A squeeze on earnings and a rise in funding costs have persuaded many US companies to commit less cash to buying back their own shares this year.

Author: Gordon Platt

Reducing buybacks could remove a major source of support to the stock market, analysts say.

“Not only has the volume [of share buybacks] declined, but the number of companies rolling out big repurchases has fallen sharply,” says David Santschi, CEO of TrimTabs Investment Research. “Stock buybacks—many of them funded with borrowed money—have been a key source of fuel for the bull market.”

By this time last year, 45 companies had announced buybacks of at least $2 billion each, compared with only 23 so far this year, according to TrimTabs.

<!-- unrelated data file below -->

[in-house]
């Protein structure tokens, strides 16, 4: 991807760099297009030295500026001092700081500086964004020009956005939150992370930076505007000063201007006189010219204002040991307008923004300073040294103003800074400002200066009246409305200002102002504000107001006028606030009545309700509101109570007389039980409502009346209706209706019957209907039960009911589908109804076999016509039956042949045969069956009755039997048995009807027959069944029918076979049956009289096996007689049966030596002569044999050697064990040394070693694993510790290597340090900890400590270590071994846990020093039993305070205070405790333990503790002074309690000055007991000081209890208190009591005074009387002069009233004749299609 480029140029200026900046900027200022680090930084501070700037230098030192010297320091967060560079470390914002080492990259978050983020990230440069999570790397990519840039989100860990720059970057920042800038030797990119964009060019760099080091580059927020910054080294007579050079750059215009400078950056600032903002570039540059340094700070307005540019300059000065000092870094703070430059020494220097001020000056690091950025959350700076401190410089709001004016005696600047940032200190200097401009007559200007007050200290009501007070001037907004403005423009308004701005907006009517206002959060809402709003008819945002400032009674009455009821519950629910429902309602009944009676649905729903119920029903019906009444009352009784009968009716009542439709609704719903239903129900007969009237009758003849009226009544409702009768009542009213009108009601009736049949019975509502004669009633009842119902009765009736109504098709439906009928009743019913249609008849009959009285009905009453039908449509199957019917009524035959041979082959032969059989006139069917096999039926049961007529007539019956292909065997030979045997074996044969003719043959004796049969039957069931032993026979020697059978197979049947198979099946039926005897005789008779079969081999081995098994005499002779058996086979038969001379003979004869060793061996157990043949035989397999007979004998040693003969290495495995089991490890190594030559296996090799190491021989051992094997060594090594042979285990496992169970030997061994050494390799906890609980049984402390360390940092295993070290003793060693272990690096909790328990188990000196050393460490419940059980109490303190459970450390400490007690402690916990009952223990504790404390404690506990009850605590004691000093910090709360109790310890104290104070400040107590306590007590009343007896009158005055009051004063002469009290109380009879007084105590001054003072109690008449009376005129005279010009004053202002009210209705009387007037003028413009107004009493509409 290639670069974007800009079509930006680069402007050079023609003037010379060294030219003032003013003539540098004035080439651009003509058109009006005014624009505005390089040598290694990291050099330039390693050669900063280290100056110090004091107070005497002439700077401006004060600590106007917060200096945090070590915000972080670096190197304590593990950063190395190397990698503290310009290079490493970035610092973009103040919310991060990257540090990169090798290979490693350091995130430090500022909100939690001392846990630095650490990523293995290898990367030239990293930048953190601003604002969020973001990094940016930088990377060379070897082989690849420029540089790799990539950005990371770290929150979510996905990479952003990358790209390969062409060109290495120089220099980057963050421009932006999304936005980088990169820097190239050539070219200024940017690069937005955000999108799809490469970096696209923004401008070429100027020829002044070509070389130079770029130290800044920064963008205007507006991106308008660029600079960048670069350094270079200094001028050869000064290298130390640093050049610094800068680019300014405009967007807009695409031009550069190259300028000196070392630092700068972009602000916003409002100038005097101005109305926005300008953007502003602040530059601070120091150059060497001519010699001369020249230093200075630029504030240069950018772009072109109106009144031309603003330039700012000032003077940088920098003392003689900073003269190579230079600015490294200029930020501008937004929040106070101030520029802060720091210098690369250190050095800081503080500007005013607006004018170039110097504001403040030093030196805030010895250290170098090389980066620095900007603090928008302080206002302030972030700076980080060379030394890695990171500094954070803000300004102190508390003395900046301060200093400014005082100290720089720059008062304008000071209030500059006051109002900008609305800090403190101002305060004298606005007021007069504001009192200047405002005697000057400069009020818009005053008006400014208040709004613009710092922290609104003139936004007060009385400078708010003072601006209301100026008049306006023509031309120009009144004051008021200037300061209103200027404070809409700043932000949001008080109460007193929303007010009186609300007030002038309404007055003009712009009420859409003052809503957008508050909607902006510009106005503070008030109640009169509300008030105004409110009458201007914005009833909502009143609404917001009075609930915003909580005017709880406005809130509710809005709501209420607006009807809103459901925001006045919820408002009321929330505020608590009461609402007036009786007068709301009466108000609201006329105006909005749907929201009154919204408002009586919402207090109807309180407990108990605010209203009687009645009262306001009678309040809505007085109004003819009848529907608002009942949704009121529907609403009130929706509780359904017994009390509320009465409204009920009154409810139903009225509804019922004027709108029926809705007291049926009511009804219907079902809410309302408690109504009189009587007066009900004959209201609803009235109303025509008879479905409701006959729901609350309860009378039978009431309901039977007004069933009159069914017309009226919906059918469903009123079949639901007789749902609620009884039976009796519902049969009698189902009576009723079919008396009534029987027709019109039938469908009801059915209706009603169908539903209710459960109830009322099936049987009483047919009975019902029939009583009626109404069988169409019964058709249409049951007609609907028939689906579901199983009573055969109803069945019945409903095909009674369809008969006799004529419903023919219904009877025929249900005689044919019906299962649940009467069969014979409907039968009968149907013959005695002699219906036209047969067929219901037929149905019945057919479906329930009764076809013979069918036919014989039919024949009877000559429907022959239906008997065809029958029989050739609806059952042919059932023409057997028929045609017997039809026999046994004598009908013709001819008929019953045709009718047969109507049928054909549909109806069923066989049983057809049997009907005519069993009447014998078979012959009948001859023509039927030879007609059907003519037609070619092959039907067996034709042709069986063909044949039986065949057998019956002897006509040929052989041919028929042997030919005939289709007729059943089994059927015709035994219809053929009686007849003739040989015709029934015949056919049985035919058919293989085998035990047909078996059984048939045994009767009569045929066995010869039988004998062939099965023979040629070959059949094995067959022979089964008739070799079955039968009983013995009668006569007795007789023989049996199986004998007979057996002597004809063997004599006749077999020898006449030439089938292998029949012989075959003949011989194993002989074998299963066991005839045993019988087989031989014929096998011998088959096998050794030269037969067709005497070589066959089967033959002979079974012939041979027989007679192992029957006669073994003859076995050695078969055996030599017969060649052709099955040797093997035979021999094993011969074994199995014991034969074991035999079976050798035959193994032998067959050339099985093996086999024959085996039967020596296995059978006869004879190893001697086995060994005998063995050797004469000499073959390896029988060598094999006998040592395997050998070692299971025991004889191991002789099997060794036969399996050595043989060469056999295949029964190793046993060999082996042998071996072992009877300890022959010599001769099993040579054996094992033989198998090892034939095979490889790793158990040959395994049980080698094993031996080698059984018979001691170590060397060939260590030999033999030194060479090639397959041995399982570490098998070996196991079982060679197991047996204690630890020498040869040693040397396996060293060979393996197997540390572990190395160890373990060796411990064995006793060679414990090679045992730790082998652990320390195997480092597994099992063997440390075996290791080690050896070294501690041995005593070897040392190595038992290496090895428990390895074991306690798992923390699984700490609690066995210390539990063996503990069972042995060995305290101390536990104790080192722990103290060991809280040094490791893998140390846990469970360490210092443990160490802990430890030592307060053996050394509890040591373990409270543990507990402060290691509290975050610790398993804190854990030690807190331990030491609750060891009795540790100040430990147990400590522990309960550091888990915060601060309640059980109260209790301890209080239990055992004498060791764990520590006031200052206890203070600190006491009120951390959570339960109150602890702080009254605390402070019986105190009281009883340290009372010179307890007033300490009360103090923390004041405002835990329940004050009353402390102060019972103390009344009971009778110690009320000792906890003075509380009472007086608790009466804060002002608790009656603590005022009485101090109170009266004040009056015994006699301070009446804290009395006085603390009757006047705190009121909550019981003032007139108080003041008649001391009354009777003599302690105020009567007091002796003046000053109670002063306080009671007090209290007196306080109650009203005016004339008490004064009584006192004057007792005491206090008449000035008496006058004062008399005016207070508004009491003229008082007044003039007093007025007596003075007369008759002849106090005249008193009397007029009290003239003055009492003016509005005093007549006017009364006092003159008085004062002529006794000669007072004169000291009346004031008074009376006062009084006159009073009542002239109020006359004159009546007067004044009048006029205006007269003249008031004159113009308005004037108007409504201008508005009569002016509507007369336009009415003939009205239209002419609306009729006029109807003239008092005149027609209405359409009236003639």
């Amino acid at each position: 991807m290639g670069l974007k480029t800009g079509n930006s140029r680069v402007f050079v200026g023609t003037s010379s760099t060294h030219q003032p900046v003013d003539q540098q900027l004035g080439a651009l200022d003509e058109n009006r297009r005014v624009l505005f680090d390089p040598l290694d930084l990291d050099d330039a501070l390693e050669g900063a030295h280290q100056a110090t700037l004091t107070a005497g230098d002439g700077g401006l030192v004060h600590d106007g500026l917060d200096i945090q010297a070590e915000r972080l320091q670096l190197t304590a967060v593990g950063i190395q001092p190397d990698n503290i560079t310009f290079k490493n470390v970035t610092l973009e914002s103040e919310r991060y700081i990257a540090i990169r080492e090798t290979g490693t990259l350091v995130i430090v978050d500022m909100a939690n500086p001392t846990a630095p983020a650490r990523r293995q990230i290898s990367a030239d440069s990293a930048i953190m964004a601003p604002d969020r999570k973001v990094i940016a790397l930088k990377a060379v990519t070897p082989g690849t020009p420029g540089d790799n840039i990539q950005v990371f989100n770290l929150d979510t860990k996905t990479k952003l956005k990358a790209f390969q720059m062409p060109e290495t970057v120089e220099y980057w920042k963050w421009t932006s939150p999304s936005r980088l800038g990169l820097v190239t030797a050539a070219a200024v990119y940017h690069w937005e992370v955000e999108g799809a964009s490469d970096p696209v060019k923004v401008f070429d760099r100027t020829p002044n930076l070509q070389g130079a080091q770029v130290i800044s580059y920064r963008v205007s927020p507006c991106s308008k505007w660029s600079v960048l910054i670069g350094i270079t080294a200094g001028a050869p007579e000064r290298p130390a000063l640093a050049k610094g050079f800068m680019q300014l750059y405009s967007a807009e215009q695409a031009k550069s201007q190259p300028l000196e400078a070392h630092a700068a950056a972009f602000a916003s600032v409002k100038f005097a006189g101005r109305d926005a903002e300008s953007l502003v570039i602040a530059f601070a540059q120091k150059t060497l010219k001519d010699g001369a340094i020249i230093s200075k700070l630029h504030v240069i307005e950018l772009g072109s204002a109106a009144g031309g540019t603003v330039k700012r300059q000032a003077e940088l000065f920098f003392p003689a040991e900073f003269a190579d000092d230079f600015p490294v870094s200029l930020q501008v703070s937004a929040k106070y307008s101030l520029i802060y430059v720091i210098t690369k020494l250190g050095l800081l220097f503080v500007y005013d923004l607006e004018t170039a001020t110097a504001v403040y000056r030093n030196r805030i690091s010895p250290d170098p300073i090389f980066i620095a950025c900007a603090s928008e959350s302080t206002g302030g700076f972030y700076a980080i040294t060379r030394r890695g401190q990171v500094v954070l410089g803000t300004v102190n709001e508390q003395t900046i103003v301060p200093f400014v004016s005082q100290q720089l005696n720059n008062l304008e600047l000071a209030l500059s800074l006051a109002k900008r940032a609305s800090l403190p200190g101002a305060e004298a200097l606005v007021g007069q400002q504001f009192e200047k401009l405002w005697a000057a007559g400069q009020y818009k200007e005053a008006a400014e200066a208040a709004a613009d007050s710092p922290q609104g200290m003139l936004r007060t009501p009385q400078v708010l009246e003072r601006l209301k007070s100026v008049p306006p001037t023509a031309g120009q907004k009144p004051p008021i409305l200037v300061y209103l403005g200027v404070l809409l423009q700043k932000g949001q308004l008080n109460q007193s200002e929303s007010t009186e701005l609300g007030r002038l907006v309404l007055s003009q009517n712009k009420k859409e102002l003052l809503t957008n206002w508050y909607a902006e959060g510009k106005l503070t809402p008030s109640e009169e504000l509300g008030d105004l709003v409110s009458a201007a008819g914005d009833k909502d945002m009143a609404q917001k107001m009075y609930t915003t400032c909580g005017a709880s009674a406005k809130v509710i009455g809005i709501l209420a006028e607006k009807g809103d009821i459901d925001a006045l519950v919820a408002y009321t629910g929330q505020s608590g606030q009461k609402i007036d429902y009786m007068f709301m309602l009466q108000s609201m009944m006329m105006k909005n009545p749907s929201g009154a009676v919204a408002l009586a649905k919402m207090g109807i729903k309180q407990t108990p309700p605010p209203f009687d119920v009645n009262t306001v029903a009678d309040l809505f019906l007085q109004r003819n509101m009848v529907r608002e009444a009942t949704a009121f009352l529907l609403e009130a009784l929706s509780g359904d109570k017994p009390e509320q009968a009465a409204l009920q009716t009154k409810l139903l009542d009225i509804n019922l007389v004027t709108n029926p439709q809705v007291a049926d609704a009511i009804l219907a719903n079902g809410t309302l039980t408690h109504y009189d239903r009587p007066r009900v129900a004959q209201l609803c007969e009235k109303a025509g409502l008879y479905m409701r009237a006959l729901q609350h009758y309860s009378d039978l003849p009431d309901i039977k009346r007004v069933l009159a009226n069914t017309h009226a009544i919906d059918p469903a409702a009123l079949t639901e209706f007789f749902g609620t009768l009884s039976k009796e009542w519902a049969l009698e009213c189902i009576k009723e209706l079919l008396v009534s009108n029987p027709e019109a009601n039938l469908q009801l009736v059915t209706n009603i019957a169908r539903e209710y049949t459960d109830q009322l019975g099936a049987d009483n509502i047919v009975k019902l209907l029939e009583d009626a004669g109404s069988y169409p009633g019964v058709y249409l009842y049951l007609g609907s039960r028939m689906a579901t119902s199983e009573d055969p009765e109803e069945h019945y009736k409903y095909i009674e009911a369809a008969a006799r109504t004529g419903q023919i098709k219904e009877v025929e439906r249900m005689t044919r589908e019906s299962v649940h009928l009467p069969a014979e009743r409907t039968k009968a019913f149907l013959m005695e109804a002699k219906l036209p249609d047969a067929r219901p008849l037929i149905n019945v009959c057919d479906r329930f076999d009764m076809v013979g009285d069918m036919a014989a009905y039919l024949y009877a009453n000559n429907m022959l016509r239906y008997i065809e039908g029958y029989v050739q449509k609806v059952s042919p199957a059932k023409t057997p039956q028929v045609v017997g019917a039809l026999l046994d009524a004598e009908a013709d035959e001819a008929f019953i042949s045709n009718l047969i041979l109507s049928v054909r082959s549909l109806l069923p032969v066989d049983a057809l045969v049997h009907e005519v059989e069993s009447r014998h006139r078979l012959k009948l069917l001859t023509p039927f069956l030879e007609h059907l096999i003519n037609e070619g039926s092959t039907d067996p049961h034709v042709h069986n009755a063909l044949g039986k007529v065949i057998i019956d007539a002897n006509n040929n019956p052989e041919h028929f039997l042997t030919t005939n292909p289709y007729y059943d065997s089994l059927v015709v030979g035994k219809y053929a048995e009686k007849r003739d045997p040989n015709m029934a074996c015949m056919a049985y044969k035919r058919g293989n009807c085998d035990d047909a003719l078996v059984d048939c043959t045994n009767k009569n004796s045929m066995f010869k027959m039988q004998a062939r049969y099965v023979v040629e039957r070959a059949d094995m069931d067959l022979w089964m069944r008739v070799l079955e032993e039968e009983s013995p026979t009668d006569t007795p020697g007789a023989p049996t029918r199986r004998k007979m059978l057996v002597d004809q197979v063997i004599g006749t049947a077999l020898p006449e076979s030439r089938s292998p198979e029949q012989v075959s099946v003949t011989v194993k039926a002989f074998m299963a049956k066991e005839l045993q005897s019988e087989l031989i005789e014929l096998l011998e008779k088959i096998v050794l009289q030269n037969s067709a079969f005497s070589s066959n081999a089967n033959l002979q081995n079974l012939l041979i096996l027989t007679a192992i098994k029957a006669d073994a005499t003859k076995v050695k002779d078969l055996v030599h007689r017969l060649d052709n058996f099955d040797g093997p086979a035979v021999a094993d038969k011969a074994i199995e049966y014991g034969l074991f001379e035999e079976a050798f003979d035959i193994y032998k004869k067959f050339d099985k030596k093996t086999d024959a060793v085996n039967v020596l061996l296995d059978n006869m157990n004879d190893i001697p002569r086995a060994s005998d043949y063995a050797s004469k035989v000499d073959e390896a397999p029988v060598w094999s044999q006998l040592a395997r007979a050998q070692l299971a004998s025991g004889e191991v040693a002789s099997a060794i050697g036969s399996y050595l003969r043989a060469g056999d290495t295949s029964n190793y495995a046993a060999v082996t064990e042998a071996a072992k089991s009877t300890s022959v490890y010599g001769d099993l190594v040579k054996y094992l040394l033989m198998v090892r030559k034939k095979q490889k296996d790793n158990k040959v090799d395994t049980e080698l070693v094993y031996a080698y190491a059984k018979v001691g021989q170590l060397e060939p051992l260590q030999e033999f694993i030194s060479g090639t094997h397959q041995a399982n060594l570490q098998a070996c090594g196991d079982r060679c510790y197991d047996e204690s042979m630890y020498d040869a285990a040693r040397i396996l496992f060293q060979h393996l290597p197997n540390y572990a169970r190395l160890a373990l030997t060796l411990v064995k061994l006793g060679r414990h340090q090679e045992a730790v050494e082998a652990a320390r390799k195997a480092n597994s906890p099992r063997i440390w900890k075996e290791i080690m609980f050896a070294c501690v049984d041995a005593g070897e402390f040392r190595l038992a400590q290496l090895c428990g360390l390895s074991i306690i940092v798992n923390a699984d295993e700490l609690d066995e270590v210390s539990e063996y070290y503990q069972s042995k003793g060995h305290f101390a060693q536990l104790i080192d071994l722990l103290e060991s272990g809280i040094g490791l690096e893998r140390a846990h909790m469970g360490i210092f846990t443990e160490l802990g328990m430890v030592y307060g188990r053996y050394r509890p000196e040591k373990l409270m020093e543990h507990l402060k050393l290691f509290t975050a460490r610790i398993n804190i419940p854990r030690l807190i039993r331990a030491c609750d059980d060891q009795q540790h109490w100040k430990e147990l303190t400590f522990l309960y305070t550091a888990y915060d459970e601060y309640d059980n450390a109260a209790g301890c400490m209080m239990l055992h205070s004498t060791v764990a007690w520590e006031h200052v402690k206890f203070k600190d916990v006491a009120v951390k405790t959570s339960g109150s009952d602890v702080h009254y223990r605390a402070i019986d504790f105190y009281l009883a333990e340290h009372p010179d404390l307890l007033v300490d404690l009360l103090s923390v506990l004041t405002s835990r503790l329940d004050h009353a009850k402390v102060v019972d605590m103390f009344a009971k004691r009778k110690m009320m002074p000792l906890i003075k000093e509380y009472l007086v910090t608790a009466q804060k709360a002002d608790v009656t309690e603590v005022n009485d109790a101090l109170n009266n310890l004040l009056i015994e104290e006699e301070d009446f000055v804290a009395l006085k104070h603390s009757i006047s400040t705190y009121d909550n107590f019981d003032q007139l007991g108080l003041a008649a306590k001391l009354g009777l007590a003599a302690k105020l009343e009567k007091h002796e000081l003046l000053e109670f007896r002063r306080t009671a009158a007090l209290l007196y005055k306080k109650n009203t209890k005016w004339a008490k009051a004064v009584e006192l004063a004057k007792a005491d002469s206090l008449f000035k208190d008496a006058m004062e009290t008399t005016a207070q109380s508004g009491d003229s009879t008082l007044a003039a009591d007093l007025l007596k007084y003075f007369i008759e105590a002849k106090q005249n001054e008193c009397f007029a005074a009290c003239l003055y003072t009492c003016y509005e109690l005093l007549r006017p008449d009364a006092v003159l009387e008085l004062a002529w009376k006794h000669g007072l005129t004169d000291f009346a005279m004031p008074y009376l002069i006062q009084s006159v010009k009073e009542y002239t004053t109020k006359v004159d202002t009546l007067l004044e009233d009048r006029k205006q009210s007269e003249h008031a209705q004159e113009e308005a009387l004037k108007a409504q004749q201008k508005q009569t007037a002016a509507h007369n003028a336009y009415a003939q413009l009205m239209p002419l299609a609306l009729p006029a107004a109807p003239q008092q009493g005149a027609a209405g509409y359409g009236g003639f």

US companies have been the main buyer of US equities in the form of share buybacks, HSBC analysts Anton Tonev and Davey Jose wrote in a recent report, noting: “A squeeze on company profits and a rise in US corporate funding rates could cause a substantial decline in buyback activity and thus marginalize a major buyer.”            


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